Thousands of people are calling on the University of Bristol to withdraw millions of pounds worth of investments in the fossil fuel industry.
Campaigners want Bristol to follow other universities towards “divestment”, a move which would see funds diverted to environmentally friendly alternatives.
A petition was handed on Monday directly to the university’s new vice chancellor Hugh Brady, who said they “hope to reach a conclusion” on the matter soon.
Despite the univesity’s Cabot Institute’s aims to “tackle the challenges of uncertain environmental change” and a pledge to become a net carbon neutral campus by 2030, the university was found to have invested £2,646,651 into 14 companies within the fossil fuels sector, according to an investigation by The Bristol Cable.
Staff at the university recently penned an open letter led by Cabot Institute member, Professor Chris McMahon of the Engineering Faculty, which lent its support to the divestment campaign.
Campaigners are urging the University of Bristol to join a growing list of the many UK universities that have already divested including Edinburgh, Glasgow, Oxford and Surrey.
Students and campaigners held a protest on campus on Monday before handing in their petition. Rachel Simon, 26, an environmental policy post-graduate, told Bristol24/7: “We want the University to show that it doesn’t endorse these activities and we want the Government to take strong action on fossil fuel extraction and climate change.”
“Especially in the run up to the 2015 Paris Climate Conference in December. That’s when the United Nations are coming together to try to achieve the climate change targets and agreements.”
Carla Denyer, Green Party councillor for Clifton East, said: “As a local councillor, I have been elected to represent people in Bristol who are concerned about the sustainability of our current economic direction of travel, and who have entrusted me to work towards solutions.”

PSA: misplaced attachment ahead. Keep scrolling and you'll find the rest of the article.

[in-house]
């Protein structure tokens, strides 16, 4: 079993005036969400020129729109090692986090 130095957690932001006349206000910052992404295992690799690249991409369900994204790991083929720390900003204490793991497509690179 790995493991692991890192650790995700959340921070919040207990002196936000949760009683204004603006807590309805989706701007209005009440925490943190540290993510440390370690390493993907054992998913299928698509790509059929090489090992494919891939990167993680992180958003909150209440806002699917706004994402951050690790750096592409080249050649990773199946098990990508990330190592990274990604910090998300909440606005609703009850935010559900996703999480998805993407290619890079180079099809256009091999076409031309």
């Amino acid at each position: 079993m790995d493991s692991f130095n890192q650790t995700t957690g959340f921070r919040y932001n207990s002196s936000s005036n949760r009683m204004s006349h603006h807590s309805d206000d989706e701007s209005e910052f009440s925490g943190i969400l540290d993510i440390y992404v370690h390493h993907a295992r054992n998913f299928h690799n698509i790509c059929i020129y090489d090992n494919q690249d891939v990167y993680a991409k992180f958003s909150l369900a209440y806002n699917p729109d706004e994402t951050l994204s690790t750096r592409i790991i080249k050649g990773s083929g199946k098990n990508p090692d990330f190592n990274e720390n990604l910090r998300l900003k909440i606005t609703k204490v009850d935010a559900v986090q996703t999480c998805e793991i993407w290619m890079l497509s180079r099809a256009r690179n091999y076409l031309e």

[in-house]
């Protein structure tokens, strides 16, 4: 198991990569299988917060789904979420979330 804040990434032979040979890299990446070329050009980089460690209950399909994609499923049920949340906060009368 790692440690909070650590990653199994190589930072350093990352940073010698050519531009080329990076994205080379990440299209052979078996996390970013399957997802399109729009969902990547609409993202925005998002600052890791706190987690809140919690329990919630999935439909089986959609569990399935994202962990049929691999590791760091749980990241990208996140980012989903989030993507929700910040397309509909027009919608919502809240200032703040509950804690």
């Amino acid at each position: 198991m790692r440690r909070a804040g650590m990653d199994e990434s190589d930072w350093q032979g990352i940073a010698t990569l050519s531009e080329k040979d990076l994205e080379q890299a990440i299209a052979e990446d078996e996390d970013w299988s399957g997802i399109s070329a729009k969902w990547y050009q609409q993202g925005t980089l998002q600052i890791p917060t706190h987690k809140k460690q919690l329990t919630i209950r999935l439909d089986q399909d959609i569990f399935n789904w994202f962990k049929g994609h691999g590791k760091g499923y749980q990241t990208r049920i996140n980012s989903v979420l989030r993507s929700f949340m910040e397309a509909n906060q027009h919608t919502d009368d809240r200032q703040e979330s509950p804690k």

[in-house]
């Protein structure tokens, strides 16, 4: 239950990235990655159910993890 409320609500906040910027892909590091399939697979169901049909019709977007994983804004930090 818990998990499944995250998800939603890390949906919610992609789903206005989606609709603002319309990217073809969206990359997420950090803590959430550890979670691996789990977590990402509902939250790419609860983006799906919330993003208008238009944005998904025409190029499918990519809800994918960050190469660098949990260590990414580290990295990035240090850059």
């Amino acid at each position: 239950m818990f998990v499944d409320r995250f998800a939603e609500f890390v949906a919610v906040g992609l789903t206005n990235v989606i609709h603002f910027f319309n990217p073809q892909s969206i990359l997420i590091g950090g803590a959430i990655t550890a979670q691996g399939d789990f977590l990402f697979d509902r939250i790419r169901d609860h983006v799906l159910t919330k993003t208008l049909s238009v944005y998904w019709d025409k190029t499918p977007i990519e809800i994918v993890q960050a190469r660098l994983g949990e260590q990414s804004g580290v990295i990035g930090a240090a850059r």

“I have received correspondence from local residents as well as students and academic staff who would like to see our great Bristol institutions, including this University, setting a lead in tackling climate change”.
In response to the petitions, University of Bristol said: “We have met with our students to discuss their concerns and we’re looking closely at the complex issues related to fossil fuel investments within our overall investment portfolio.
“The majority of our endowment investments are in a pooled fund managed by Sarasin and Partners, which is structured specifically for charitable endowments and the fund operates to high levels of governance and ethical standards.
“We have met with Sarasin and Partners to explore some of these issues. Our considerations are ongoing and we hope to reach a conclusion soon.”
Students campaigning for divestment said they were aware change can’t happen overnight, but they added: “We’ve got a new vice chancellor so we’re really hoping that he’s going to listen”.
A decision is expected in 2016.